Online platforms have "an ethical obligation" to root out price gouging on hand sanitizer and other high-demand products during the coronavirus pandemic and beyond, top law enforcement officials from across the country say.
In letters to Amazon, Walmart, eBay, Facebook and Craigslist on Wednesday, 33 attorneys general say these companies' efforts to crack down on overpriced items on their selling platforms have so far "failed to remove unconscionably priced critical supplies."
The officials are calling on the companies to create policies that look at prices historically to detect surges, set up a portal for shoppers to report pricing complaints and proactively monitor and respond to spiking prices at all times and not just during emergencies.
"These are just a few potential solutions, and we hope your company will put its considerable technological prowess to work ... to better protect your customers," the attorneys general wrote in letters to the companies.
"We believe you have an ethical obligation and duty to help your fellow citizens in this time of need by doing everything in your power to stop price gouging in real-time," they added.
Shoppers have filed hundreds of complaints of massive price hikes on face masks, sanitizers and other supplies online as they rushed to stock up for the coronavirus pandemic. This continued even as the companies cracked down, removing or even banning listings of particular products.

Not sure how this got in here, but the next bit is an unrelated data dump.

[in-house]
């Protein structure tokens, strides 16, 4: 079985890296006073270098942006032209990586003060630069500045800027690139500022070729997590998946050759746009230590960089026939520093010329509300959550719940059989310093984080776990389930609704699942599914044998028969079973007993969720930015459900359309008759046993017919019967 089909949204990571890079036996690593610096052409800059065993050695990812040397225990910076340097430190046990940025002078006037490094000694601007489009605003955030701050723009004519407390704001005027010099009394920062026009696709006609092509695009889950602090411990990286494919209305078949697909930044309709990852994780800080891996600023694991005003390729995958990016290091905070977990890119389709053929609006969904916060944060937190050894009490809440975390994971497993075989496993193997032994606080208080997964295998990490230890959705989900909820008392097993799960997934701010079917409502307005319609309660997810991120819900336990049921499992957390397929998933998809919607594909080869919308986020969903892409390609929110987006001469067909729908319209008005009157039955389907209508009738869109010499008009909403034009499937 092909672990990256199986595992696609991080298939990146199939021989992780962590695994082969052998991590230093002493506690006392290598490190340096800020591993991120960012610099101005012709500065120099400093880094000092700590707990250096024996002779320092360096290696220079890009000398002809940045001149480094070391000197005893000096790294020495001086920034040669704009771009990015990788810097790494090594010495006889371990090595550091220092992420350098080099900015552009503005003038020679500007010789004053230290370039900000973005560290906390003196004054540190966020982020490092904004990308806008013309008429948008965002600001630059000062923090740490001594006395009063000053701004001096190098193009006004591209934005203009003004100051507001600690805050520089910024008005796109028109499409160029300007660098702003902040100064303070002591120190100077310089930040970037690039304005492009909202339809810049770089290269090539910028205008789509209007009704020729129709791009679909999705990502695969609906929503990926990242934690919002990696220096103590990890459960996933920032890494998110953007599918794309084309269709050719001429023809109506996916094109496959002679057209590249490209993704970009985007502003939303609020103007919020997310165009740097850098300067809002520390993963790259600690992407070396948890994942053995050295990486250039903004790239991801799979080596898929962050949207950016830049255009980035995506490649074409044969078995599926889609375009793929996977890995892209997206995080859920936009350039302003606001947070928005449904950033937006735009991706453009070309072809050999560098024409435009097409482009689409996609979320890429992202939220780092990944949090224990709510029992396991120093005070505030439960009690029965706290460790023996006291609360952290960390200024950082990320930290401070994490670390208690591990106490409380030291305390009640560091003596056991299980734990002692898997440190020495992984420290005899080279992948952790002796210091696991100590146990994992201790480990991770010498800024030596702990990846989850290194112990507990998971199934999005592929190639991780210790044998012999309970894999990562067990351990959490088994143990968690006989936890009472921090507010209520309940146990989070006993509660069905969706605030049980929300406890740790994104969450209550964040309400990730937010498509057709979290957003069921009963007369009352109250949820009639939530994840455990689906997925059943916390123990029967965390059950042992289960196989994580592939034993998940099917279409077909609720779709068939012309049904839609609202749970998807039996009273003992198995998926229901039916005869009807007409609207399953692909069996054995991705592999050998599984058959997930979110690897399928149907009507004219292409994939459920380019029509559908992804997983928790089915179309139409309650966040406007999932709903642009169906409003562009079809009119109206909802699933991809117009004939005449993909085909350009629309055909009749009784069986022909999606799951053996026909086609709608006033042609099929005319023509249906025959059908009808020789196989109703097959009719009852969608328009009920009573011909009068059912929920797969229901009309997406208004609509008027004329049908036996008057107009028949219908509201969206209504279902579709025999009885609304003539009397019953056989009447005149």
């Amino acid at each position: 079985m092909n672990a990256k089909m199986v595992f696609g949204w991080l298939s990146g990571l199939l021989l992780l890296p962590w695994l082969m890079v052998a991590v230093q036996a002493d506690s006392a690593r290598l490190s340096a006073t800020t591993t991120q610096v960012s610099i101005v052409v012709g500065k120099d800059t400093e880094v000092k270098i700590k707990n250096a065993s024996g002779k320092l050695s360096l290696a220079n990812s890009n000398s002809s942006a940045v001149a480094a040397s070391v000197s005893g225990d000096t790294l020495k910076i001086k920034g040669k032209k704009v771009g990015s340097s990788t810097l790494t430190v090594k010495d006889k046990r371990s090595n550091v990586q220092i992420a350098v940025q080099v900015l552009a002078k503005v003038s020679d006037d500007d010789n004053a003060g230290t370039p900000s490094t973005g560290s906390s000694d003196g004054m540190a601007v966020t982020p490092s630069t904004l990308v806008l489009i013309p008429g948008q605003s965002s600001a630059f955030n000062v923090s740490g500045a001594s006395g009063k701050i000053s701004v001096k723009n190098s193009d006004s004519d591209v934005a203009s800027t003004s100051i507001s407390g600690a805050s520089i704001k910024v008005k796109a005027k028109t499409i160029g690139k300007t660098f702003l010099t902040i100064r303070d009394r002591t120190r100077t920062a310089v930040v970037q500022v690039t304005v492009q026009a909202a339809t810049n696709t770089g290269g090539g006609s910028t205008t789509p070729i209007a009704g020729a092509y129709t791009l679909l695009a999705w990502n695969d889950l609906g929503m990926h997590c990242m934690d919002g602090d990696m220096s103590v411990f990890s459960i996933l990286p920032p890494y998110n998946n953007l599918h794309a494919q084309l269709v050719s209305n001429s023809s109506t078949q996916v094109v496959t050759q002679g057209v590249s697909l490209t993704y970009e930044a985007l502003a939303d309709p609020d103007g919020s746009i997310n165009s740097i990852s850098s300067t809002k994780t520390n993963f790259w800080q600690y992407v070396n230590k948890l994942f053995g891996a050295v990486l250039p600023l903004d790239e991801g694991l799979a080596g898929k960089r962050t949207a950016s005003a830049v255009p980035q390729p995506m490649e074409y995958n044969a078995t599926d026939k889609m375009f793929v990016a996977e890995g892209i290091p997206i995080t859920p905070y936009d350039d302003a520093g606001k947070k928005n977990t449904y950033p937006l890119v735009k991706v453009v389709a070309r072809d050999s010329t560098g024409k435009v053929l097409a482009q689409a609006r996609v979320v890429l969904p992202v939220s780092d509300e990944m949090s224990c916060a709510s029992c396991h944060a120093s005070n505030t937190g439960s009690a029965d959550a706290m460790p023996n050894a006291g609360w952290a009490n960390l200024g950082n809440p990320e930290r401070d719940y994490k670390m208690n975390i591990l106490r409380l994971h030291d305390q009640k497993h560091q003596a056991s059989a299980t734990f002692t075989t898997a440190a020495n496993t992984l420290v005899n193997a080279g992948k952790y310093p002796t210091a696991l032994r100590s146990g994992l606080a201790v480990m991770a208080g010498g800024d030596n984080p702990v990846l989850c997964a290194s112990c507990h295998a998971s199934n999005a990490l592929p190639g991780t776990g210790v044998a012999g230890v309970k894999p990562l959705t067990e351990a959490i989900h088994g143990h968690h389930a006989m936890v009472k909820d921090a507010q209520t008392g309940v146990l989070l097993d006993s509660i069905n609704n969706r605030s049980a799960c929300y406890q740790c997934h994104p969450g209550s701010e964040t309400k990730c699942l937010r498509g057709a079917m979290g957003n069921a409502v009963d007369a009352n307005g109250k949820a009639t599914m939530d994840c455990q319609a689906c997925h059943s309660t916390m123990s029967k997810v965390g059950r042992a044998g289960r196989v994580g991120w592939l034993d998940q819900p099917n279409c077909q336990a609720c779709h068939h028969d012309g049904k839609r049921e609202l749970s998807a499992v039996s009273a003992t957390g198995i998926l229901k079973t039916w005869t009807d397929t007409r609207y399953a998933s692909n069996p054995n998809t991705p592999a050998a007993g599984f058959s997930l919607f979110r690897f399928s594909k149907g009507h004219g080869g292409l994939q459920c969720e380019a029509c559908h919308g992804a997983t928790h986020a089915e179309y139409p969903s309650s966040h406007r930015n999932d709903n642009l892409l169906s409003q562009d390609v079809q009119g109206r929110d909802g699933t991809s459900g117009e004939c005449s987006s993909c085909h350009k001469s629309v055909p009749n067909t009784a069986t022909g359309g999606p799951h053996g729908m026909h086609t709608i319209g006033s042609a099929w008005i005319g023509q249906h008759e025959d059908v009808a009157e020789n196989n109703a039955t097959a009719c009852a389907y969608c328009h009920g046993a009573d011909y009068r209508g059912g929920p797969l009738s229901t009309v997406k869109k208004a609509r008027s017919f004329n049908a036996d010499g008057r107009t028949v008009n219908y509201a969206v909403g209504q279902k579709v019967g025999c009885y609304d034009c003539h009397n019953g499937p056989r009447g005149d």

The attorneys general cited sellers on Craigslist and Facebook as jacking up prices on hand sanitizer by as much as 10 times the normal cost. They also cited a report by the U.S. Public Interest Research Group earlier this month that found that 1 in 6 products sold directly by Amazon itself (not through third-party sellers) jumped in price by at least 50% in February.
On Monday, Amazon reiterated in a blog post that "it has zero tolerance for price gouging" and that it has already removed more than 500,000 listings because of coronavirus-based price gouging and suspended more than 3,900 U.S. selling accounts for violating fair pricing policies.
Walmart and eBay both said they are actively monitoring pricing for high-demand items. Walmart last week wrote to attorneys general that it can "automatically unpublish items that are priced substantially in excess of prices recently offered on Walmart Marketplace or on competing sites, or that appear to be the subject of price gouging, or other unfair or abusive pricing practices."
Facebook said it has removed ads and sale listings for high-demand items including coronavirus testing kits. "While enforcement is not perfect," the company said in a statement, "we have put several automated detection mechanisms in place to block or remove this material from our platform."
Craigslist did not respond to NPR's inquiry Wednesday.
Price gouging laws vary across the U.S., but they generally go after retailers and wholesalers for unfair markups, particularly during emergencies. Many states give some flexibility for prices to go up in response to shortages and hoarding behavior, typically by around 10% to 30% over prices in earlier months.